This is a classic case of mis-selling – providing a consumer with an endowment plan when he really only wanted cover for death.
Insurance payout falls short of expectations (Straits Times Forum)
Selling a pure term of $20k would have earned the agent peanuts. In this case, it is likely the agent knew what she was doing as she combined an endowment with a temporary term plan to give an impression of $20k worth of cover (at least for the first ten years).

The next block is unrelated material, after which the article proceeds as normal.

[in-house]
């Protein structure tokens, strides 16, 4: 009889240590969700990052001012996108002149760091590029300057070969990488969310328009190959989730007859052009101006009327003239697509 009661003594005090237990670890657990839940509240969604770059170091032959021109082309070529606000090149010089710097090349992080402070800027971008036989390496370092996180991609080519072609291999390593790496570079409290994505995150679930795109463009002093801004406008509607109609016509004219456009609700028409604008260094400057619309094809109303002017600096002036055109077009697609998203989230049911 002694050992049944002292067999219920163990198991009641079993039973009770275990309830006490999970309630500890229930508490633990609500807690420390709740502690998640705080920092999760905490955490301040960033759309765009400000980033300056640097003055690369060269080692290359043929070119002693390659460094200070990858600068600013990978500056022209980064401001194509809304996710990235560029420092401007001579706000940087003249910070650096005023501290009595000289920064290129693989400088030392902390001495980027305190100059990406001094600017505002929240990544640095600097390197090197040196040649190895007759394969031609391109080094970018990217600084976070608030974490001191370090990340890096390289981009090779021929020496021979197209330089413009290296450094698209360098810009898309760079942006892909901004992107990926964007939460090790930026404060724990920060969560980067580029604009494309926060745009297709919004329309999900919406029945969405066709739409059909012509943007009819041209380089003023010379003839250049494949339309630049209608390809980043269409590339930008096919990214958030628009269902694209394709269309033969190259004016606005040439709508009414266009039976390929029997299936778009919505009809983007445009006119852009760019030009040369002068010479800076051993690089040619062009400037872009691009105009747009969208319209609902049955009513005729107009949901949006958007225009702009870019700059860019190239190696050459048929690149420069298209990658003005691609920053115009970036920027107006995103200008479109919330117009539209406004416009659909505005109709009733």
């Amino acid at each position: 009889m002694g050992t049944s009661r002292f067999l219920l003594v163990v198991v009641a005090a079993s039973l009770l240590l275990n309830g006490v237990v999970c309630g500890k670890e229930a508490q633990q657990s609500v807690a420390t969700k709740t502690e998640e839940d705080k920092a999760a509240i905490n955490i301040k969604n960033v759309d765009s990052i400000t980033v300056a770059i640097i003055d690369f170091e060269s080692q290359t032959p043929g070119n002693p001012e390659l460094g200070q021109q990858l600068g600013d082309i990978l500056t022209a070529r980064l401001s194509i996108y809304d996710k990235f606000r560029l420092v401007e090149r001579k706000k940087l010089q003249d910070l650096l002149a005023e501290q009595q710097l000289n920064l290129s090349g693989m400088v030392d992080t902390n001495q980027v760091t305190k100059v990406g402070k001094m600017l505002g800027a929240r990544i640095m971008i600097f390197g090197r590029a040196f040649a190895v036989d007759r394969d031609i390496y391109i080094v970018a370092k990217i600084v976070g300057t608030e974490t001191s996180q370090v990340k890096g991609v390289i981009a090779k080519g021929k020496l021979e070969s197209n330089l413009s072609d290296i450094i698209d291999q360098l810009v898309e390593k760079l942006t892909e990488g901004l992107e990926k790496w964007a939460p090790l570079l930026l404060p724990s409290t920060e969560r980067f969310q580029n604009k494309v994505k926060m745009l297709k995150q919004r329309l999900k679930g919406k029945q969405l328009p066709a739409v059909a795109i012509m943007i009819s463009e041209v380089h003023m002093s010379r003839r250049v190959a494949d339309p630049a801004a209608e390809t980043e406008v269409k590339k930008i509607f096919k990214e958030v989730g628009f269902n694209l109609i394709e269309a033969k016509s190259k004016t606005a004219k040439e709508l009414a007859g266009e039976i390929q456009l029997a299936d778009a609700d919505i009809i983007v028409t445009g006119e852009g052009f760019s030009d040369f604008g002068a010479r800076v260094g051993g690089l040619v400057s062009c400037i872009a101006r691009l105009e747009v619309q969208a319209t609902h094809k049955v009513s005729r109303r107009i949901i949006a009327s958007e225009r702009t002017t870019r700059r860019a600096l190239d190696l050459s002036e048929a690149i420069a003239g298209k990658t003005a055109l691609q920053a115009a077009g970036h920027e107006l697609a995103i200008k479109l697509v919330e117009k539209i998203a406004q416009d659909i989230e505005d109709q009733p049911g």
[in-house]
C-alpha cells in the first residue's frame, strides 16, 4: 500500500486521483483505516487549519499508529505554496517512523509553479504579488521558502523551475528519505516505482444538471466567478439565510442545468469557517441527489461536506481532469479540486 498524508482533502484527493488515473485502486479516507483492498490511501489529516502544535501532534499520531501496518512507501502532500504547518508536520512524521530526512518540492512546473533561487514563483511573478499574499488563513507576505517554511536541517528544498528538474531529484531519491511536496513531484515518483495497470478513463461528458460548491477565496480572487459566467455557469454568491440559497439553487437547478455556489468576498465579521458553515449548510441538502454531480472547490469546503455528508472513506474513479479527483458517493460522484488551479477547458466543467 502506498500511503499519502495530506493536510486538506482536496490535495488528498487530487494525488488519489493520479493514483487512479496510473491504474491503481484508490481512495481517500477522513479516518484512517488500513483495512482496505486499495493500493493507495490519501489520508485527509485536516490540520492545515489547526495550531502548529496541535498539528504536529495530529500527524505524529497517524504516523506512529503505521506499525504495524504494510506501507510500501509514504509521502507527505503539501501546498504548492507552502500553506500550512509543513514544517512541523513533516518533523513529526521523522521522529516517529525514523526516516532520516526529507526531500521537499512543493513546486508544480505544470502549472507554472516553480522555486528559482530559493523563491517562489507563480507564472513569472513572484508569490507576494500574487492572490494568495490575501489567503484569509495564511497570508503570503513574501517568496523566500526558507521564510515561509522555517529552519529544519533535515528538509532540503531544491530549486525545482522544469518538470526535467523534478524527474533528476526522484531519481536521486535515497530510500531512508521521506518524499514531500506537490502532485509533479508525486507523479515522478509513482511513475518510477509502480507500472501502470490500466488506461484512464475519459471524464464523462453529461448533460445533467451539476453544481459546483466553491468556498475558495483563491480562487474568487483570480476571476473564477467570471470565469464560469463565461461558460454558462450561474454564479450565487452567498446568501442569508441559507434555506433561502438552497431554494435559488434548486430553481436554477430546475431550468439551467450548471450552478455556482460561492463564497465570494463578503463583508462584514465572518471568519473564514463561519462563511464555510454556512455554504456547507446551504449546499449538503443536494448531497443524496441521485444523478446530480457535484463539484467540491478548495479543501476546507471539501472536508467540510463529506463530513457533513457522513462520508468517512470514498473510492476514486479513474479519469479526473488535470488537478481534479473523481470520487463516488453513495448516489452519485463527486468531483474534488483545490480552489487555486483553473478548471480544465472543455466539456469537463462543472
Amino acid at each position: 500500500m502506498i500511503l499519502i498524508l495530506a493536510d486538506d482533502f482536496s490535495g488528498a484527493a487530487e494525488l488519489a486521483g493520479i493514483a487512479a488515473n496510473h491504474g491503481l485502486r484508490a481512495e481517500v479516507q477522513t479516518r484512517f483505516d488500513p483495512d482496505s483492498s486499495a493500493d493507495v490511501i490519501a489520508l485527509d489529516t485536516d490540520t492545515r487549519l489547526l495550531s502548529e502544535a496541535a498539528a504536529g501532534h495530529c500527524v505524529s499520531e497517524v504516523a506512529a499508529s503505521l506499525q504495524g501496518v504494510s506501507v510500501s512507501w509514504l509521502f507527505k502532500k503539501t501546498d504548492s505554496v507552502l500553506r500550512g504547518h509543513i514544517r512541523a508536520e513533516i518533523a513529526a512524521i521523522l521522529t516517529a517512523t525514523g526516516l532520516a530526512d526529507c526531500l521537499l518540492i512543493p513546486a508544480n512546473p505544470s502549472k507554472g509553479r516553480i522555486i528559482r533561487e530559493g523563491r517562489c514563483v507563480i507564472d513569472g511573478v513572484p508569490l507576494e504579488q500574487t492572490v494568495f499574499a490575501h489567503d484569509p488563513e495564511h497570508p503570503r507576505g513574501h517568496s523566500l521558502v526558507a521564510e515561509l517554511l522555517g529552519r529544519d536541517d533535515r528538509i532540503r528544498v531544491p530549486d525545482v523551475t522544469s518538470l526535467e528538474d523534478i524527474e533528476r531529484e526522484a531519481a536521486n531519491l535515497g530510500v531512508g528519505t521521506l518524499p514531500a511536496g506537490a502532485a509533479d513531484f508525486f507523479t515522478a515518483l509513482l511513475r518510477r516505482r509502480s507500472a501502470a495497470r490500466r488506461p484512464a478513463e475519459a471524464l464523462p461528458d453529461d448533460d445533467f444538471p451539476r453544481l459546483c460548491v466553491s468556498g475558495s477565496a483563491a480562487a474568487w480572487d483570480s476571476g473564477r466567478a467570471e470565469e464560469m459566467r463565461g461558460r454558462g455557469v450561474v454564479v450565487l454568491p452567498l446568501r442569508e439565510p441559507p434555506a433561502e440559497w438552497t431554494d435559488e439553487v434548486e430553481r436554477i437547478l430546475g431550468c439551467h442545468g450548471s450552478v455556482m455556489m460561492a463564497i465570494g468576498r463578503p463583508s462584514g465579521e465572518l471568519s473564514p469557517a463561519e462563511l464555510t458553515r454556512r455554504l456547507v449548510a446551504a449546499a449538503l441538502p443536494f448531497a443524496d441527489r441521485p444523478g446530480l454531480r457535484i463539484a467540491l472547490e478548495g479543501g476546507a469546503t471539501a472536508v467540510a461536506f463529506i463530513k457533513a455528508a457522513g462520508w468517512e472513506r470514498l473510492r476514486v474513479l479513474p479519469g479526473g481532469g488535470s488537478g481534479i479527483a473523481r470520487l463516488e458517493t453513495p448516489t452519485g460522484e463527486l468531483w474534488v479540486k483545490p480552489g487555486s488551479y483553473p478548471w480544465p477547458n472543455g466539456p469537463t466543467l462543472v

She would have got away with what she did and everybody will be none the wiser if the insured had passed away in the first ten years.
While I sympathize with the buyer and agree that most of the fault can be attributed to the agent, I do think that the buyer also needs to bear some responsibility himself. As a buyer, he should look at the benefit illustration carefully before signing. If he had done that, it will be evident he was not buying what he had asked for.
It is possible that the agent is now no longer in the industry and the company concerned now has to clean up the PR mess.